“However, if you study what we have done, you will see our intention was always to leave the world a better place than we found it. The Buccoo Reef Trust is proof of this and so is the San Juan Jabloteh football team.” His secretary for more than 23 years, Cheryl Netto, was wired into this philosophy.
“The East West Coaching School,” said Netto, as evidence to his claims of improving the lives of the disadvantaged in Caribbean society, “was responsible for taking many youths off the streets and out of trouble and training them in sports, particularly in football.
The programme had been run successfully for many years and some of the youths had excelled in sports and were able to get scholarships to be educated abroad. And the East West Coaching School was indeed responsible for taking many youths off the streets and out of trouble.”
“We hired people from the grassroots and trained them,” Duprey said, ignoring a call on his BlackBerry. “Claudius Dacon, Ian Garcia and Russell Tesheira were some of the people we hired, trained and they went on to get MBAs while they ran companies.
“Colonial Life had a properly constituted board and professional managers and our mission was to alleviate poverty and help policy-holders plan for their retirement. Identifying the dispossessed in our West Indian societies—it is what Hugo Chavez had done in Venezuela and what Pope Francis did in Argentina.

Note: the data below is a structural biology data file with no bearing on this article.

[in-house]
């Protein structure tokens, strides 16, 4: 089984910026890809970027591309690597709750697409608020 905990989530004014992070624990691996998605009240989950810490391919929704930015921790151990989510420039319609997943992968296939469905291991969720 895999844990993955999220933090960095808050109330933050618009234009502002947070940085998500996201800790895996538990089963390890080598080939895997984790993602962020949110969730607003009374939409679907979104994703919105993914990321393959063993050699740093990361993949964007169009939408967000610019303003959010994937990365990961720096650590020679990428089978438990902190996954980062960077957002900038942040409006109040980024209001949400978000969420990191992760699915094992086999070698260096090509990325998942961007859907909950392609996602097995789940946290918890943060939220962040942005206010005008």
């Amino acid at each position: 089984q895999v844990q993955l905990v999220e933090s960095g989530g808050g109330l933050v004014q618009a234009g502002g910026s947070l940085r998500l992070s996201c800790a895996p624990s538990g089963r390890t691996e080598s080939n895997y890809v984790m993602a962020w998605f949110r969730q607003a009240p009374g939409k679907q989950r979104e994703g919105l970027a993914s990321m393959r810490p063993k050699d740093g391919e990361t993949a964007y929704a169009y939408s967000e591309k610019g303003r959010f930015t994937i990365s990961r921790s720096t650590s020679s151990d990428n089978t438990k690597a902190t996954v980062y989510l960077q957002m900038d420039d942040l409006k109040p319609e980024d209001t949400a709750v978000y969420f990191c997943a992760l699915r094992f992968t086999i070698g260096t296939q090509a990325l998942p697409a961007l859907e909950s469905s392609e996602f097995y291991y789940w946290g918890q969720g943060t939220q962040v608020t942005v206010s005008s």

There is a big question hanging over the head of the new president of Venezuela, in fact. Will he continue the oil policy Chavez had with poor West Indian islands? In another aspect, Chavez’s death is a big thing because after Chavez is Castro and that will bring about change in the region.
“You should chat with Colonial Life’s caretaker, Rampersad Motilal, when you get back to Trinidad to find out how he is preparing for these events.” The more you knew the man the easier it was to see the benefactor in all his roles and the socialist’s wish for a well-off if not egalitarian society.
Every day his wife Sylvia would drive him to the Comfort Suites in a black SUV and he would spend three or four hours talking about the people he worked with in the life insurance company his uncle, Cyril Lucius Duprey, had started in 1937 and which, with Cyril Oswald Monsanto, he had made one of the financial success stories in the Caribbean.
It was clear that he had a world view of finance, manufacturing and distribution that were the pillars on which he had constructed the CL Financial Ltd Group of Companies that he saw as “a boundary-less learning organisation engaged in diverse businesses and enhancing the quality of life in the communities in which (they) serve.”